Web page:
CHAPTER IX, BOOK II,'LITTLE FLOWERS'
HOW BROTHER JUNIPER, IN ORDER TO BE DESPISED, PLAYED AT SEE-SAW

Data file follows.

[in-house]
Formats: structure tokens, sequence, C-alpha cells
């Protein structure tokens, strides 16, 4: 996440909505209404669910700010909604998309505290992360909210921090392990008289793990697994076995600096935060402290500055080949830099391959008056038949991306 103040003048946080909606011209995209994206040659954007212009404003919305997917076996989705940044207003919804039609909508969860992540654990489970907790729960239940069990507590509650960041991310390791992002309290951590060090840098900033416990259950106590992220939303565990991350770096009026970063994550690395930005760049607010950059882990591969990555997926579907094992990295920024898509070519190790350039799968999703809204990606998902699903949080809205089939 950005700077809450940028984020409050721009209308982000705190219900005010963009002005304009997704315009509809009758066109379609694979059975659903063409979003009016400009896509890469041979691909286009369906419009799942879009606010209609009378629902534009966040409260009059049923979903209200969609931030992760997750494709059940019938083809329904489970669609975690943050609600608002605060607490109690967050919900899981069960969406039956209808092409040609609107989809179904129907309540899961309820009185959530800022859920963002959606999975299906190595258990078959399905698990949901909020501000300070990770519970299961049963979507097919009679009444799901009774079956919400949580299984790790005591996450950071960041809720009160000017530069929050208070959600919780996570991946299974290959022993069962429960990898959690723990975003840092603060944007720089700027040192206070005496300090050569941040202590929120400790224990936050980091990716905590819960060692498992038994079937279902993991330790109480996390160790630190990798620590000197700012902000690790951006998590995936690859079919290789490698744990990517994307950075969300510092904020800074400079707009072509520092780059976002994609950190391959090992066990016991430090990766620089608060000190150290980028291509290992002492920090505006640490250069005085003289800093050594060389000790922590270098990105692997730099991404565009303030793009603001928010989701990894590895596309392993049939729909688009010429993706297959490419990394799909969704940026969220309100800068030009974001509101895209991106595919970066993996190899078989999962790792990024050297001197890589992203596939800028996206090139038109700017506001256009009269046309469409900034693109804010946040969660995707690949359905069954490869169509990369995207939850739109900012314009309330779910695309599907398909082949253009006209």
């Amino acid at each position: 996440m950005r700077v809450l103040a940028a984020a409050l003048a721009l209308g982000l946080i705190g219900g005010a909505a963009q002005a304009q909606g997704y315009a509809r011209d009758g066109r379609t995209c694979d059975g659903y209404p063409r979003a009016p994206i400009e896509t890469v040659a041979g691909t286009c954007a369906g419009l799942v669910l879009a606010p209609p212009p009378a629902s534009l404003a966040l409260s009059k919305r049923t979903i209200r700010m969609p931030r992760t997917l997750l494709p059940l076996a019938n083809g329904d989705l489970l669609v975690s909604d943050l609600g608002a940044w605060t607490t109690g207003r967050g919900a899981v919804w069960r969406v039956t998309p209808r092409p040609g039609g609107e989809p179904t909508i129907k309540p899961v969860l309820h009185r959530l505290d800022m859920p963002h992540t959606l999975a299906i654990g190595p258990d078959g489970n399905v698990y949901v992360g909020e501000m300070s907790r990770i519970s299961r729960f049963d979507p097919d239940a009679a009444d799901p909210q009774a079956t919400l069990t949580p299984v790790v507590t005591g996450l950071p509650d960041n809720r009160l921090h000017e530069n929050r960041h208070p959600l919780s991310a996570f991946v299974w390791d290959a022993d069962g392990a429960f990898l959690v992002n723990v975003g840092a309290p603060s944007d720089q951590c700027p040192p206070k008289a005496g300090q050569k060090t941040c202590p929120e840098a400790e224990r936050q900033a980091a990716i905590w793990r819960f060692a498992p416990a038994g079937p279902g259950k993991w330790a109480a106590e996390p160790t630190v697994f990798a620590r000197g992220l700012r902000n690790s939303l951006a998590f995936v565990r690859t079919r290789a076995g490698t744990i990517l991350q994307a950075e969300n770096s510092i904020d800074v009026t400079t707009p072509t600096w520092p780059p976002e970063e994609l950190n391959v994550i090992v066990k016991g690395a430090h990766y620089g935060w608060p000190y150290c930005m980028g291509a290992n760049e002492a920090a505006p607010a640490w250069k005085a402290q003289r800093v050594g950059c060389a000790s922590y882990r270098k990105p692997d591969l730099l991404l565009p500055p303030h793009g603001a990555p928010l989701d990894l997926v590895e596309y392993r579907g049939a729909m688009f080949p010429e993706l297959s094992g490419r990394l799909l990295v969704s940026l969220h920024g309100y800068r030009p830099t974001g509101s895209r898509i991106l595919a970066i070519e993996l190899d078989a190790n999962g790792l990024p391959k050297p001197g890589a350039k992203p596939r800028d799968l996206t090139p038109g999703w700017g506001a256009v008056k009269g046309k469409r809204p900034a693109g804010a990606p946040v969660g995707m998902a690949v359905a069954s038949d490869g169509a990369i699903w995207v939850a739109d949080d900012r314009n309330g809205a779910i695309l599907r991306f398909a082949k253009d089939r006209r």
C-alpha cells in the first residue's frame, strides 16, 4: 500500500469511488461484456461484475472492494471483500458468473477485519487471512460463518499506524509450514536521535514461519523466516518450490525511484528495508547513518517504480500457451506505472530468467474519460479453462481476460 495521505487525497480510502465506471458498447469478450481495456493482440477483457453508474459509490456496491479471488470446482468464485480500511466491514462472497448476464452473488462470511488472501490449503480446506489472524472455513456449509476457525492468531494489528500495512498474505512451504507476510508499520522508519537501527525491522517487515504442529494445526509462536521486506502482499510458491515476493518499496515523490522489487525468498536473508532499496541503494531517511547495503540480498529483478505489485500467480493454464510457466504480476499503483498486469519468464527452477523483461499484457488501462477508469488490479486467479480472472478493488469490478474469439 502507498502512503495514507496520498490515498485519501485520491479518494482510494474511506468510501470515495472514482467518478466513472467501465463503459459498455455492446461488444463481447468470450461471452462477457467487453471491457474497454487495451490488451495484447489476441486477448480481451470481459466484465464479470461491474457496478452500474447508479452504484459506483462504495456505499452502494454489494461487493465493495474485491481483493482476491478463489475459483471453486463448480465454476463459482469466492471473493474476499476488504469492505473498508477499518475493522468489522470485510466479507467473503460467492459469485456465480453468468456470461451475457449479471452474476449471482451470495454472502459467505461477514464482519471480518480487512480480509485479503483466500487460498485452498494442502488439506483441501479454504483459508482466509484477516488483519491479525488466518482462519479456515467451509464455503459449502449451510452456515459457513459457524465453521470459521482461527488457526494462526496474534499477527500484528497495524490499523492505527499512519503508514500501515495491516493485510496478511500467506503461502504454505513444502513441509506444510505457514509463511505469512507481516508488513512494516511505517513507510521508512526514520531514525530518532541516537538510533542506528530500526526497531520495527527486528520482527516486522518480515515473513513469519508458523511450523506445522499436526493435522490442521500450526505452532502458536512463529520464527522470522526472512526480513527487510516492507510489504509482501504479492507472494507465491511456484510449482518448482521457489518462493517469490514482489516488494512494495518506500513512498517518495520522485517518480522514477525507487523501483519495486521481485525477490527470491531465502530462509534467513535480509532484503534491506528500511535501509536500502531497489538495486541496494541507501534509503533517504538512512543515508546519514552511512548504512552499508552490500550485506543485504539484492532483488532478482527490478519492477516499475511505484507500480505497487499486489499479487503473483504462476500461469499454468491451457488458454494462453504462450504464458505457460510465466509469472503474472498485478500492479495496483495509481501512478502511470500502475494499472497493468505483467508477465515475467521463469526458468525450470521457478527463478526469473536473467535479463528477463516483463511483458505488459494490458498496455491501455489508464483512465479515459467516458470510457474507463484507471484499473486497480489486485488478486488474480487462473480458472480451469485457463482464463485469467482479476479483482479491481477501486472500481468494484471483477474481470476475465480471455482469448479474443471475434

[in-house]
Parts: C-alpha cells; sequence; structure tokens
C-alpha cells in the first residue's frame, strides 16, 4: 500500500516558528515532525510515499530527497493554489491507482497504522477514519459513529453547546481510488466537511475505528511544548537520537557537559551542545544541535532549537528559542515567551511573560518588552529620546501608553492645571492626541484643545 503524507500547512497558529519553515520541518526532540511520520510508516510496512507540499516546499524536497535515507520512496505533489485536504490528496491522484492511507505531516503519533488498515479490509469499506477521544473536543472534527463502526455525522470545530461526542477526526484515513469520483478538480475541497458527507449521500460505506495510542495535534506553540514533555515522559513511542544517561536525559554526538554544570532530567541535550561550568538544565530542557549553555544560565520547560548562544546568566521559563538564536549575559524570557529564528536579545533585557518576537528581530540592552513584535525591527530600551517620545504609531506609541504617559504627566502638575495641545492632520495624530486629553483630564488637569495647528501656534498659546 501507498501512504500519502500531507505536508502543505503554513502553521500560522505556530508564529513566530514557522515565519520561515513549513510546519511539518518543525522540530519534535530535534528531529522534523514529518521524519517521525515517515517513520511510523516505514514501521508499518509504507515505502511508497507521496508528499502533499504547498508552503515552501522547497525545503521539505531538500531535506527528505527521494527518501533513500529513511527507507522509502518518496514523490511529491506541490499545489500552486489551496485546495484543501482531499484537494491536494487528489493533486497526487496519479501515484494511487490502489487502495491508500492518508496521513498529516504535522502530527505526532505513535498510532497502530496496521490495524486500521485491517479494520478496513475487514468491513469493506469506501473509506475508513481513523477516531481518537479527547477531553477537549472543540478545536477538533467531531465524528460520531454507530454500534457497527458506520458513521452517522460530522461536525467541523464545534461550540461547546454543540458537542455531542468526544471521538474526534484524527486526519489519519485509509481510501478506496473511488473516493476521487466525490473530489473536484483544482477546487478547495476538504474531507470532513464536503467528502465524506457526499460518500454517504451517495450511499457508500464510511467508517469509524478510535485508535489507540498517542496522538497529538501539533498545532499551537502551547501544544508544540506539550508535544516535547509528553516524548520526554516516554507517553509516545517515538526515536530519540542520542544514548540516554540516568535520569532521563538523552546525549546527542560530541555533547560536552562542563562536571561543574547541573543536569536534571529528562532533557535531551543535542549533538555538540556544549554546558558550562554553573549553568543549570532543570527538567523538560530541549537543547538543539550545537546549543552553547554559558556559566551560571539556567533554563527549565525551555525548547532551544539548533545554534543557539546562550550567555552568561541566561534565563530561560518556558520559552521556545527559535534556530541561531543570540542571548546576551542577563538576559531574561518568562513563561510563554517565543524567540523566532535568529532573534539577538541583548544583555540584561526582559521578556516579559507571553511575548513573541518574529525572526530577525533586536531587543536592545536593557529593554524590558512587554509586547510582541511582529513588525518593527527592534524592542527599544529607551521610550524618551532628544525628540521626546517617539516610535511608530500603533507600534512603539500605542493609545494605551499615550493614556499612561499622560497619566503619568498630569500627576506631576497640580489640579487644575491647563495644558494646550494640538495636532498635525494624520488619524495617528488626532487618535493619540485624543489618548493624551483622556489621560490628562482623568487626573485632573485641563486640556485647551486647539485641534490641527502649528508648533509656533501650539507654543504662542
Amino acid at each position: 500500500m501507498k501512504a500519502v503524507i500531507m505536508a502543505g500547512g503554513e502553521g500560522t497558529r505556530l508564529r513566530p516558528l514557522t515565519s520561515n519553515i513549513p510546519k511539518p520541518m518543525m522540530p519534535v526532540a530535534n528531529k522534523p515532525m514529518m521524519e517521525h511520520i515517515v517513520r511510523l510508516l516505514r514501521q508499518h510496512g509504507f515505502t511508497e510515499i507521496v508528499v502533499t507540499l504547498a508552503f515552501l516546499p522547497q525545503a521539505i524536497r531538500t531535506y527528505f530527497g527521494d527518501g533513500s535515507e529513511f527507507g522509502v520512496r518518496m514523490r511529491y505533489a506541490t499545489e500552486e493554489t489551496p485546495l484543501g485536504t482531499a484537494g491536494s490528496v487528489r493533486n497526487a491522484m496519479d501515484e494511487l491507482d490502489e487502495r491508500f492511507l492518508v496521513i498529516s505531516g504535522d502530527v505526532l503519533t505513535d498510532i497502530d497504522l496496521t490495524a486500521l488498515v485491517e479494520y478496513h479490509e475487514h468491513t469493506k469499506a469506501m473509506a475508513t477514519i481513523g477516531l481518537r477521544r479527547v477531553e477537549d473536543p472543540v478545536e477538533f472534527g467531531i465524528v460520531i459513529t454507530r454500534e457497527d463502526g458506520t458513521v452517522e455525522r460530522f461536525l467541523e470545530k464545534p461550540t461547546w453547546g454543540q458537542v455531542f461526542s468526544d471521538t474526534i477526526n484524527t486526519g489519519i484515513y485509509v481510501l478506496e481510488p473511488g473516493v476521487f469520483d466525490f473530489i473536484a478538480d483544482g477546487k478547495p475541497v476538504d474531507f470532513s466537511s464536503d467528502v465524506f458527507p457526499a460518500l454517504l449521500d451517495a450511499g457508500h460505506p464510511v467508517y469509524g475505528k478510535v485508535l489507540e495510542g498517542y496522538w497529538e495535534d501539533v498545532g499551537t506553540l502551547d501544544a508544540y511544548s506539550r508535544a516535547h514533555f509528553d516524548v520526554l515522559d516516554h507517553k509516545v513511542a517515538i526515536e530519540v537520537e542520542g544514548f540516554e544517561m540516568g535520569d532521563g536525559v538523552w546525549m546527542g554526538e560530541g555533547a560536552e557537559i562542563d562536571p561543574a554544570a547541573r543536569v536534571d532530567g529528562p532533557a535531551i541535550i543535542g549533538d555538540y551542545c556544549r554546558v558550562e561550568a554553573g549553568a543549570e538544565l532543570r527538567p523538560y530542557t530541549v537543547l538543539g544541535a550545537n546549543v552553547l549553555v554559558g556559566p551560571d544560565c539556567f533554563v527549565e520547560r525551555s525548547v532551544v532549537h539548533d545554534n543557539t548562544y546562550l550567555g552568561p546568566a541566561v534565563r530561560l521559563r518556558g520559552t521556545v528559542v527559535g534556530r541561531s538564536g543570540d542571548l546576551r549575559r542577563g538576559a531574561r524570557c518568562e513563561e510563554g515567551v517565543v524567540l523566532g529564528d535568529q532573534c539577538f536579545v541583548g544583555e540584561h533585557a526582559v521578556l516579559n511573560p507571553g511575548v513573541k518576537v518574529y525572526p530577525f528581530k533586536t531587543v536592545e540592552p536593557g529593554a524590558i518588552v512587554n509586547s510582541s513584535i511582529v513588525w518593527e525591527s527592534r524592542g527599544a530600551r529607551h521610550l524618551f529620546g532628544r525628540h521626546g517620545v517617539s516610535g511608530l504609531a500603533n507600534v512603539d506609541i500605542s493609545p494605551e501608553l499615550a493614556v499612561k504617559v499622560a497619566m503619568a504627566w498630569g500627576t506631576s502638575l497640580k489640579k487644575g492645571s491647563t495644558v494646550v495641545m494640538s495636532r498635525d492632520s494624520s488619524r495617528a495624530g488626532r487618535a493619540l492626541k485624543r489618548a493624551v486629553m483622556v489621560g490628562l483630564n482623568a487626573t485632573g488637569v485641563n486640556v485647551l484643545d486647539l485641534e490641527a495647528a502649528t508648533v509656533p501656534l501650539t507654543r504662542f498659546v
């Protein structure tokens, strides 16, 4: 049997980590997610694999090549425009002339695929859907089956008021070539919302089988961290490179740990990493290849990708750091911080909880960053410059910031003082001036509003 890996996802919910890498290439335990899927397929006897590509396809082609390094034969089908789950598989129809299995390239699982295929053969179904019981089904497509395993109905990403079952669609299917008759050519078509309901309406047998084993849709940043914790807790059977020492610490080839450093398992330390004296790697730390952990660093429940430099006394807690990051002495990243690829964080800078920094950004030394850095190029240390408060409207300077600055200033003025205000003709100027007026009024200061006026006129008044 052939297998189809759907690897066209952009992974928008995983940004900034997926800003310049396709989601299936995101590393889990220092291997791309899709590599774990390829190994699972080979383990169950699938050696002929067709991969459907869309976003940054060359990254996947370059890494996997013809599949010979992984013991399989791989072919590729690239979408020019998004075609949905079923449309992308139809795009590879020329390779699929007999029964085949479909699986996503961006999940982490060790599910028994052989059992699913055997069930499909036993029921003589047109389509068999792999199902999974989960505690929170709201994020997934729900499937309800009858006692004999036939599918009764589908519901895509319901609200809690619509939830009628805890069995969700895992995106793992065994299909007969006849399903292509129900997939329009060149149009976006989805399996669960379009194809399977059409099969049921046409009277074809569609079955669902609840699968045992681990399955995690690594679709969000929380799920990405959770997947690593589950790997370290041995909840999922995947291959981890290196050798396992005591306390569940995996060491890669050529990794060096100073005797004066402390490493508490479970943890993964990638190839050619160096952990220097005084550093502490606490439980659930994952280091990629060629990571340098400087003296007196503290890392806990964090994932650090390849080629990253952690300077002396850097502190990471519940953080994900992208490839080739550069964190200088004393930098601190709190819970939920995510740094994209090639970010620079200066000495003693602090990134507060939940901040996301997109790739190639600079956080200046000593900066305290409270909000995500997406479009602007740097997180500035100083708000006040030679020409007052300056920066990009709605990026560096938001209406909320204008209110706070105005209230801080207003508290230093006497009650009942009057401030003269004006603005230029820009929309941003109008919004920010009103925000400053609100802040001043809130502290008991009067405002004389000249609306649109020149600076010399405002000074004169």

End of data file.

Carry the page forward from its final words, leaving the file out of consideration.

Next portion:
As Brother Juniper was once entering Rome, the fame of his sanctity led many of the devout Romans to go out to meet him, but he, as soon as he saw this number of people coming, took it into his head to turn their devotion into sport and ridicule. So, catching sight of two children who were playing at see-saw upon two pieces of wood, he moved one of them from his place, and mounting on the plank in his stead, he began to see-saw with the other. Meanwhile the people came up and marvelled much at Brother Juniper’s see-sawing. Nevertheless they saluted him with great devotion, and waited till he should have finished his play to accompany him honourably to the convent. Brother Juniper took little heed of their salutation, reverence, or patient waiting, but gave his whole attention to his see-saw. And when they had waited thus for a long time, they began to grow tired, and to say, “What folly is this?” Some few, who knew his ways, were moved to still greater devotion; but at last they all departed, leaving Brother Juniper on the see-saw. When they were gone, Brother Juniper remained full of consolation, because he saw in what contempt they held him. Then came he down from his see-saw, and entering Rome with all meekness and humility, came to the convent of the Friars Minor.